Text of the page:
If they can actually tell how it's doing the damage, that indicates that XMRV came first. Or if it turns out that treating XMRV restores the immune system, that will answer the question.


Up until now, most of my hopes about XMRV have not really included the hope that I could recover. I have hoped that they're right about XMRV causing ME/CFS, so that there will be a diagnostic marker. I've hoped it would lead to respect and compassion for ME/CFS patients. I have hoped it would lead to treatment guidelines that recognize the immune system issues. I have hoped that it would lead to social support systems for patients. I have hoped I'll never have to hear that CFS is a "disease of unknown etiology" or any of the psychosocial gobbledygook that goes with that, again. I have hoped that with proven immune system damage, they would at least start testing for and treating the various opportunistic infections that we get. I've hoped it would finally lead to decent epidemiological studies.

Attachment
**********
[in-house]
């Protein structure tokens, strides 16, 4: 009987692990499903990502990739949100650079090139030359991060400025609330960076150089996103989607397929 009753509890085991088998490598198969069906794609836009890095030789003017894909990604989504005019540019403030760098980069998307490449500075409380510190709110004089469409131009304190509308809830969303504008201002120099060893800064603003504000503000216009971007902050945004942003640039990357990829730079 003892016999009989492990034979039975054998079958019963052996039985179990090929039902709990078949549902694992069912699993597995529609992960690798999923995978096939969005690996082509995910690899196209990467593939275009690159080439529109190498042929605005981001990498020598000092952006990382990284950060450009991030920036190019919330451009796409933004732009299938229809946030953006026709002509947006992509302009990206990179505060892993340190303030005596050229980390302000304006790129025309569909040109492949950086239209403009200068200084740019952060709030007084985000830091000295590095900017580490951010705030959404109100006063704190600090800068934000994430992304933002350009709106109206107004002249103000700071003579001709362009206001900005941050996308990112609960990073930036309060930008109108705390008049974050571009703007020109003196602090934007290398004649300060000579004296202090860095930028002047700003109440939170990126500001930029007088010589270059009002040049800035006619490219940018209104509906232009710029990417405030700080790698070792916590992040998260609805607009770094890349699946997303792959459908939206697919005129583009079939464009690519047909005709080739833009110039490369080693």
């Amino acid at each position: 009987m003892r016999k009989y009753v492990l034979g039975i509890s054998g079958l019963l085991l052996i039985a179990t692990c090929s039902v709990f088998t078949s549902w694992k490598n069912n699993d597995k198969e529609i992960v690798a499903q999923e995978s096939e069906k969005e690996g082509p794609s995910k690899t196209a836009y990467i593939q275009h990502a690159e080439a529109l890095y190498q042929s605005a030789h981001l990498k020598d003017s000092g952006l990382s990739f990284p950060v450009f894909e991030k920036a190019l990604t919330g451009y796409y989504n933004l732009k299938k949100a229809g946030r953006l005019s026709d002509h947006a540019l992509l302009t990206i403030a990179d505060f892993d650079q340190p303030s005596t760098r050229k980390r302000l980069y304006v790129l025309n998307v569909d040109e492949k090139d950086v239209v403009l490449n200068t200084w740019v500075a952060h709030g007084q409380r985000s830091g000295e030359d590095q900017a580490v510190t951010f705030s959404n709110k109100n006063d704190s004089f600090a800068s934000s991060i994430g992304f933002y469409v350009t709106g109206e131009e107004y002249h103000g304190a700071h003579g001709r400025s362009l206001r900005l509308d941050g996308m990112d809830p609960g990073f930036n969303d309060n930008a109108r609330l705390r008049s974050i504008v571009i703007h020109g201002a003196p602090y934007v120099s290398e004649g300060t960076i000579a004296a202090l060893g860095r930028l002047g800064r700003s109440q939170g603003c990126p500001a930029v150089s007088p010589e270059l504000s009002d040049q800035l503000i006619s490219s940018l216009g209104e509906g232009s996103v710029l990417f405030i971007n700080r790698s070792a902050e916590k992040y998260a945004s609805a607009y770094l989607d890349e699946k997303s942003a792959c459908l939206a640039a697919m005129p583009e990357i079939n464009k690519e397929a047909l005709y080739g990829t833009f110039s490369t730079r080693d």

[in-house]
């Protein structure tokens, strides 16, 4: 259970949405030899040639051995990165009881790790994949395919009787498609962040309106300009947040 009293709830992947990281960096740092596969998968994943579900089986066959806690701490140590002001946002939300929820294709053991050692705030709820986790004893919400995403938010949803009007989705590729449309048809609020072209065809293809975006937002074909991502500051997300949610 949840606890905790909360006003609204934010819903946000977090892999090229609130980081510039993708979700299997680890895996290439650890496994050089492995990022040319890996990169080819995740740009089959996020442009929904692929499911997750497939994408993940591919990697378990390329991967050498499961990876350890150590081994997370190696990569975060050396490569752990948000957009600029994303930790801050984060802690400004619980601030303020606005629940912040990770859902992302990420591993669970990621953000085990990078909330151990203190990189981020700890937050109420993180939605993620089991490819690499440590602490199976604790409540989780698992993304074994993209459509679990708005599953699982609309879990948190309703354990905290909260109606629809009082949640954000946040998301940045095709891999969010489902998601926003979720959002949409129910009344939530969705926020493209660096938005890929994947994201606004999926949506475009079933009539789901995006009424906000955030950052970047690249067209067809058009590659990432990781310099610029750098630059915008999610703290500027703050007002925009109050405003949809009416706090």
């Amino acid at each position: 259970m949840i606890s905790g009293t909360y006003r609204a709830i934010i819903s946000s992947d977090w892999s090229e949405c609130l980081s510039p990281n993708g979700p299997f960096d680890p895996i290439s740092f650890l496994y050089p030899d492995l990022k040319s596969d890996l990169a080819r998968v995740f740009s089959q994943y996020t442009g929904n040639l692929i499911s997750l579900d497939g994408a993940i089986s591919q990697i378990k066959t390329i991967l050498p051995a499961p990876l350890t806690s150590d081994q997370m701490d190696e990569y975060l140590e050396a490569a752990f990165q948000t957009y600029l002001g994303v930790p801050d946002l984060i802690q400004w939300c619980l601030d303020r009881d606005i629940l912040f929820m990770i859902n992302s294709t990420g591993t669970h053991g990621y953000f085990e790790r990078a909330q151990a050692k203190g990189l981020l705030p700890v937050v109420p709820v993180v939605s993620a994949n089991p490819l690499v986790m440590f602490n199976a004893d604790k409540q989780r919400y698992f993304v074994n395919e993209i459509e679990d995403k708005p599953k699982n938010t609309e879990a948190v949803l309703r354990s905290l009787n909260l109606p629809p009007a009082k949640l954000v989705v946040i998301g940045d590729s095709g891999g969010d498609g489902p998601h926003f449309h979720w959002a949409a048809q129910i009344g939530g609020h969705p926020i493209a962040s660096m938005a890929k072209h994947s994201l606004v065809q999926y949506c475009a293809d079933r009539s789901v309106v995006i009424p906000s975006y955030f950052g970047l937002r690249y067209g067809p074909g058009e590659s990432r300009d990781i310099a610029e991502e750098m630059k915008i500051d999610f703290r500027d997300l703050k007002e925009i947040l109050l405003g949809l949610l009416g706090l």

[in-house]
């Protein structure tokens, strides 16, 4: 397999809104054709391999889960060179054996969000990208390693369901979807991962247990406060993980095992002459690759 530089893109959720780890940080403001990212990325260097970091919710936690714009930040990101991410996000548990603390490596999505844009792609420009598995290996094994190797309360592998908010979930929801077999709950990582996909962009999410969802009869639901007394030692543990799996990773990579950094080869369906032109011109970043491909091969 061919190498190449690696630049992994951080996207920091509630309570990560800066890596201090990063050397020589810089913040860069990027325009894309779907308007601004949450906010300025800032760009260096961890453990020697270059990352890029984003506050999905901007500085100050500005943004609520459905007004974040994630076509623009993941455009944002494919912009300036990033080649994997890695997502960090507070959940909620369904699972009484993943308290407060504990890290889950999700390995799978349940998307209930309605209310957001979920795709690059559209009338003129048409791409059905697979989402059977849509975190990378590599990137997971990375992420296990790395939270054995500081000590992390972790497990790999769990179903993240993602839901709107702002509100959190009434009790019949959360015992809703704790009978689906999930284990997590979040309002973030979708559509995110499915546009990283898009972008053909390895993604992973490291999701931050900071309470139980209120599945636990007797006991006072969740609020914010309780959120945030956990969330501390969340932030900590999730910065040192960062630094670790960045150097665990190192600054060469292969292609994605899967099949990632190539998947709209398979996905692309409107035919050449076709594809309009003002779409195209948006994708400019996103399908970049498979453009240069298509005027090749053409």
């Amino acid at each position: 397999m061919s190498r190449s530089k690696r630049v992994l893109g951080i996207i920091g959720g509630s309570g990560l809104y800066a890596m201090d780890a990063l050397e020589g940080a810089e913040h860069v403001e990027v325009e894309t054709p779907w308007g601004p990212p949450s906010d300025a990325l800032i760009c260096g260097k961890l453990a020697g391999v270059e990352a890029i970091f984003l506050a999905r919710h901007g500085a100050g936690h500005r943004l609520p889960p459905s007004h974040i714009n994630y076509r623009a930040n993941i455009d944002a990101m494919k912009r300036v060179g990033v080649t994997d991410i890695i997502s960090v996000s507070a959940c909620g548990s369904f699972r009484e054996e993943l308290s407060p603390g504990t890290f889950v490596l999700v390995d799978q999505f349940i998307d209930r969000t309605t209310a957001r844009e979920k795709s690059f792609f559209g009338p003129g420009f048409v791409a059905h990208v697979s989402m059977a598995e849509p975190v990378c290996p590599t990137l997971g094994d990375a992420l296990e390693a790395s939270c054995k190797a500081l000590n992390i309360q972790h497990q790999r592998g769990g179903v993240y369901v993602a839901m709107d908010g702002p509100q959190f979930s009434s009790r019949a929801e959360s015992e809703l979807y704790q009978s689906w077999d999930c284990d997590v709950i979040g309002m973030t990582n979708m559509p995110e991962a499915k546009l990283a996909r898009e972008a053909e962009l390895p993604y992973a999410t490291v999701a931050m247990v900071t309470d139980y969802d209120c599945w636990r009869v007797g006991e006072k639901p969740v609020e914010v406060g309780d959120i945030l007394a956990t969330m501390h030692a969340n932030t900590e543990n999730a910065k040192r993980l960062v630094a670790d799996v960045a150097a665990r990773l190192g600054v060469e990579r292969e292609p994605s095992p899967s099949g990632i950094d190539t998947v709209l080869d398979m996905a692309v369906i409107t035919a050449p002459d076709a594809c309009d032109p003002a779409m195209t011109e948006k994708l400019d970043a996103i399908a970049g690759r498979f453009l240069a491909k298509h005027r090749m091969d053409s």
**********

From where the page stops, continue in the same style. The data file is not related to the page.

But I haven't let myself hope that treatments for XMRV would let me get my life back. I kinda figured that whatever damage XMRV does (assuming it turns out to be the cause), has already been done to me. I'm way past that 5-year mark. The most I've hoped for is that maybe antiretrovirals would keep me from getting worse, so that I wouldn't have to always fear ending up bed-bound and unable to care for myself.

I'm almost afraid to hope for more. It's been so hard for me to achieve a level of acceptance, so painful to give up the dreams of what my life would be, so that I could stop grieving and say "Okay, this is my life, let me make the most of it. Let me enjoy what it is." I don't want to lose that. But I think I'm ready to entertain the possibility, the small hope, that I could be among those fortunate enough to recover.

It's painful to think about the things I might do one day, because it's a reminder of how much I've lost and what I can't do today. I prefer not to dwell on that. But maybe I can risk the tears, to imagine that one day I might be able to walk in the woods again, to plant a garden, to feel that good tired that comes from working your muscles, to dance, to meet my grandson...

It seems like such a small flicker of hope to hold up to such an immense desire.
 
Brilliant news Cort - thanks for posting.:Retro smile: